Returning to the general specification of the collection cost function, the problem of maximizing equation (29) subject to equations (30)–(33) may be solved by forming the Lagrangian

The first-order necessary conditions for this problem are

Dividing equation (43) by (44) yields 1 – R = 2φ’, which is identical to the formula for the inflation tax rate derived under the assumption that there were no collection lags (β = 1, sA = 0.5, and ε(s, R) = 0 in equation (6)). To prove that collection lags are neutral, it remains to show that the reduced form for τ is unchanged as well. This is first established for the linear marginal collection cost case: substituting equation (33) and 1 – R = 2[θ1 + θ2τw] into equation (30) and solving for τ yield the same formula as equation (10). Upon substitution, the optimal value of τ must solve

which, after a few steps of algebra, is equivalent to

Inspection of equation (46) reveals that it is equivalent to equation (10) for β = 1. Finally, to establish the equivalence for the constant marginal cost case, simply note that equation (46) with θ2 = 0 implies equation (7). This establishes the claim that the presence of collection lags leaves unaltered the optimal (R, τ) pair in both the linear and quadratic collection cost specifications.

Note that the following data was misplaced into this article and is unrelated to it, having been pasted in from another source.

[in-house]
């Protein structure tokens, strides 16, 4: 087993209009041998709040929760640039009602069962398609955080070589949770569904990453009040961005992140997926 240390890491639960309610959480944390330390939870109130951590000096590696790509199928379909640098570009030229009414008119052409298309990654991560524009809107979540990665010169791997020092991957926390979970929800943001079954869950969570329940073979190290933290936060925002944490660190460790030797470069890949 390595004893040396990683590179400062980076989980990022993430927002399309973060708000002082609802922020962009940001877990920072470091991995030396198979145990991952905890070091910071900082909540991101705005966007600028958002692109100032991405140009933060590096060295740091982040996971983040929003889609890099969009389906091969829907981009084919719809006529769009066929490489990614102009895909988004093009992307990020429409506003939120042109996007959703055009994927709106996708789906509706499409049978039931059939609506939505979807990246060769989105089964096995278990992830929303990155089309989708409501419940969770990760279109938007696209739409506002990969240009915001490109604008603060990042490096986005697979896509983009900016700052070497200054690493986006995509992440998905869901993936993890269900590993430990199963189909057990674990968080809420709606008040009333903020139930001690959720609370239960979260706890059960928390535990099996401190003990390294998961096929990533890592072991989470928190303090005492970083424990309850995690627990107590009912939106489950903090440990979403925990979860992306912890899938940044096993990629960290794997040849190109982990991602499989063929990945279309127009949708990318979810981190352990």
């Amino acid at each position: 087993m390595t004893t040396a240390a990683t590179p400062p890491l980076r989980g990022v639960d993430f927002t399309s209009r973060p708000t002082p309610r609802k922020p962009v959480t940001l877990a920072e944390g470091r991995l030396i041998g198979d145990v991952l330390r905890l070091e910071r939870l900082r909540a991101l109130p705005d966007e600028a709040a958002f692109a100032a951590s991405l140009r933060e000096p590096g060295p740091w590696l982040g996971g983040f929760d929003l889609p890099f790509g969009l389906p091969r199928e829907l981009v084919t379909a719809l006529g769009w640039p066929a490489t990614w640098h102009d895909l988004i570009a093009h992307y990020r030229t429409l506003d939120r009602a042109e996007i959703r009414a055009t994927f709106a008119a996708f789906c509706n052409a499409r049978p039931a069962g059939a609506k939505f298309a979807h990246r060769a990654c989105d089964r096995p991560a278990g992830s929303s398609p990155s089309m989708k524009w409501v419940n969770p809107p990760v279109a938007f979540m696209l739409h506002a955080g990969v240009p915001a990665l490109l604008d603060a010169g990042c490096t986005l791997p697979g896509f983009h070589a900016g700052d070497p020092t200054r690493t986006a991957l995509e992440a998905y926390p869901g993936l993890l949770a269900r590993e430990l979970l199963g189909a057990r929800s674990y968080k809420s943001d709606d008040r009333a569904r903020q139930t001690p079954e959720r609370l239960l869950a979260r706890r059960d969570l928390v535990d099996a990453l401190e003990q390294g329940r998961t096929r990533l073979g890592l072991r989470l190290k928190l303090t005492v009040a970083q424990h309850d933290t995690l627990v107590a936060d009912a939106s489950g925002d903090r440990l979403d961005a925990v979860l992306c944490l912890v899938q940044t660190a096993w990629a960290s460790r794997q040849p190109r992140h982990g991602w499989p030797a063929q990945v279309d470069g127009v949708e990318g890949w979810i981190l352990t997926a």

A note of caution is in order when interpreting this invariance proposition. While the proposition does suggest that the optimal inflation tax rate 1 – R is invariant to the lag, it does not suggest invariance of inflation tax revenue, where the latter is defined as the product of the inflation tax rate and the real currency stock (1 – R)s(A, R). Analogously, this proposition does not suggest invariance of income tax revenue. Clearly, with inelastic labor supply, a positive rate of inflation, and an unchanged rate of labor income taxation, the introduction of collection lags lowers the effective yield of labor taxes. According to the proposition, all revenue losses are made up by higher real seigniorage earnings. In the presence of an unchanged rate of inflation, the additional seigniorage earnings are possible by the higher stock of real balances accumulated to meet future income tax liabilities.

VI. Conclusions